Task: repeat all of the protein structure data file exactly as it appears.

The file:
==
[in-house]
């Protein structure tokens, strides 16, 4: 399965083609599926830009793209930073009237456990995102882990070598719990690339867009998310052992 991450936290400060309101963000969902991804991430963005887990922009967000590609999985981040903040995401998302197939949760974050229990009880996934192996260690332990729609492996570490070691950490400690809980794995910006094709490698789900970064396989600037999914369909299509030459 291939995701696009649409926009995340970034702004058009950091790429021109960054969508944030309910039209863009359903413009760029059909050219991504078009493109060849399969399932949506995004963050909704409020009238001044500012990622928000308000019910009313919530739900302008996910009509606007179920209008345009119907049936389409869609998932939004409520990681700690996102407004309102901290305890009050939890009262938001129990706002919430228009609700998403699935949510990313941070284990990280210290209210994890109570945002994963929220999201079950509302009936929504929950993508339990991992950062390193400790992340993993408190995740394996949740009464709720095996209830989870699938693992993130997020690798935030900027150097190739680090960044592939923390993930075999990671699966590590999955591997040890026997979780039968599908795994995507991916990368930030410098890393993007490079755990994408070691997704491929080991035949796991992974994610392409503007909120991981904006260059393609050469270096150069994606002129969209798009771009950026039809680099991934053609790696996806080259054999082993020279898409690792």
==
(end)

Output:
[in-house]
């Protein structure tokens, strides 16, 4: 399965083609599926830009793209930073009237456990995102882990070598719990690339867009998310052992 991450936290400060309101963000969902991804991430963005887990922009967000590609999985981040903040995401998302197939949760974050229990009880996934192996260690332990729609492996570490070691950490400690809980794995910006094709490698789900970064396989600037999914369909299509030459 291939995701696009649409926009995340970034702004058009950091790429021109960054969508944030309910039209863009359903413009760029059909050219991504078009493109060849399969399932949506995004963050909704409020009238001044500012990622928000308000019910009313919530739900302008996910009509606007179920209008345009119907049936389409869609998932939004409520990681700690996102407004309102901290305890009050939890009262938001129990706002919430228009609700998403699935949510990313941070284990990280210290209210994890109570945002994963929220999201079950509302009936929504929950993508339990991992950062390193400790992340993993408190995740394996949740009464709720095996209830989870699938693992993130997020690798935030900027150097190739680090960044592939923390993930075999990671699966590590999955591997040890026997979780039968599908795994995507991916990368930030410098890393993007490079755990994408070691997704491929080991035949796991992974994610392409503007909120991981904006260059393609050469270096150069994606002129969209798009771009950026039809680099991934053609790696996806080259054999082993020279898409690792």